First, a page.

Evidence on Rationality in Commercial Property Markets: An Interpretation and Critique
Periodic sharp sustained increases and then reversals in asset prices lead many to posit irrational price bubbles. The general case for irrationality is that real asset prices simply have moved too much given the future real cash flows the assets are reasonably likely to produce. A corollary for property is that observed mean reversion in real cash flows is not reflected in investor valuations, resulting in asset values being too high when real cash flows are high and vice versa. In this paper we interpret, critique and extend existing analyses of movements in real commercial property prices during the late 1980s and early 1990s.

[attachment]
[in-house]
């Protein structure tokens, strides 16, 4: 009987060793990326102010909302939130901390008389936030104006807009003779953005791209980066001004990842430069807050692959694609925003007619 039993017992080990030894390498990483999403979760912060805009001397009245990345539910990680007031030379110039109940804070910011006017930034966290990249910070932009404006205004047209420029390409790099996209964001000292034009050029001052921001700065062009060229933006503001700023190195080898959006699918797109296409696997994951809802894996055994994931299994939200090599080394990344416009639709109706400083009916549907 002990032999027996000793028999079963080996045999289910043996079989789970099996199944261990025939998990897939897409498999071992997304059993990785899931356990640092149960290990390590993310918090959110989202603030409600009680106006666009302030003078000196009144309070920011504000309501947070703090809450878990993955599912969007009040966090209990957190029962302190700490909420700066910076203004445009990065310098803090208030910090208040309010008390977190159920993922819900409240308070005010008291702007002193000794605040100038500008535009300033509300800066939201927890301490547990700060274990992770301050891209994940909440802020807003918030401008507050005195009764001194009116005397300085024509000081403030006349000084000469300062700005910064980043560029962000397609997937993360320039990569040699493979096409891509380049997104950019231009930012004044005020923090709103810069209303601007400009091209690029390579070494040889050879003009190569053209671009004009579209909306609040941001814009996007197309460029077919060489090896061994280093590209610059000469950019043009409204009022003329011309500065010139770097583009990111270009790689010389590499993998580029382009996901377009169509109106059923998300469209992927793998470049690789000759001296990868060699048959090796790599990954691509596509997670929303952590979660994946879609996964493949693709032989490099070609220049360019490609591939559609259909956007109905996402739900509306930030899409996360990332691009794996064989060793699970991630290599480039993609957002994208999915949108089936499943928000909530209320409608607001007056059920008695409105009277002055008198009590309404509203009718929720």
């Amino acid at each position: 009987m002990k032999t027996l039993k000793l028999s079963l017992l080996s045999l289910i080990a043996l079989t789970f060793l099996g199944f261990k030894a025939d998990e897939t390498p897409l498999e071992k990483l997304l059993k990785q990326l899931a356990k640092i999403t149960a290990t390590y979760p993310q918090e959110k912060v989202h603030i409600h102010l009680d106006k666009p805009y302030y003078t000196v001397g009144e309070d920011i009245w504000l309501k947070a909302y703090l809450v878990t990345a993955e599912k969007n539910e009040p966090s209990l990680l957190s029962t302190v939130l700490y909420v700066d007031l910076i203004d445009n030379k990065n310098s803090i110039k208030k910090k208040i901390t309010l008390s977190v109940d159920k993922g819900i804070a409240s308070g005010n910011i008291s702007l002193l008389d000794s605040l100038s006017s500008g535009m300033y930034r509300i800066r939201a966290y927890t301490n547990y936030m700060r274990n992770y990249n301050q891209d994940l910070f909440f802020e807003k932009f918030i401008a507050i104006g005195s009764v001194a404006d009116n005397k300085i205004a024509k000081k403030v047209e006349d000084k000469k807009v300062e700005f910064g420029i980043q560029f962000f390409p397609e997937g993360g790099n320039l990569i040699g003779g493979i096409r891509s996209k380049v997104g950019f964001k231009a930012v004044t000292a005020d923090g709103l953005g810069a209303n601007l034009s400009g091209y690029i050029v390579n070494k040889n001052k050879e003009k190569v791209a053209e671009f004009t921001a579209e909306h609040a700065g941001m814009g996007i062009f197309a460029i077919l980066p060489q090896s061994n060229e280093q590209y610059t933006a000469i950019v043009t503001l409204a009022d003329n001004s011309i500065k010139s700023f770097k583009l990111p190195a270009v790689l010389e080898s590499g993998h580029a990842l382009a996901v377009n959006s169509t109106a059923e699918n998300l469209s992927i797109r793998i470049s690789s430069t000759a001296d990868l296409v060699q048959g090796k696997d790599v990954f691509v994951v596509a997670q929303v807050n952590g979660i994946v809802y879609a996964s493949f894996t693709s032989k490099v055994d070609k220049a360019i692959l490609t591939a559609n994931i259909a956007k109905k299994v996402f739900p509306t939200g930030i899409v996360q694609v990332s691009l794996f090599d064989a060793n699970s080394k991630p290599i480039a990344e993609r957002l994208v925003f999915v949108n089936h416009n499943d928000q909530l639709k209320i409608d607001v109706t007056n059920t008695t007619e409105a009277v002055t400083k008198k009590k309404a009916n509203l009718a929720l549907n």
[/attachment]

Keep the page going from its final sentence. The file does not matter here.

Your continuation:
|Date of creation:||May 2005|
|Date of revision:|
|Publication status:||published as Hendershott, Patric H., Robert J. Hendershott and Bryan D. MacGregor. "Evidence On Rationality In Commercial Property Markets: An Interpretation and Critique," Journal of Real Estate Literature, 2006, v14(2), 149-172.|
|Contact details of provider:|| Postal: National Bureau of Economic Research, 1050 Massachusetts Avenue Cambridge, MA 02138, U.S.A.|
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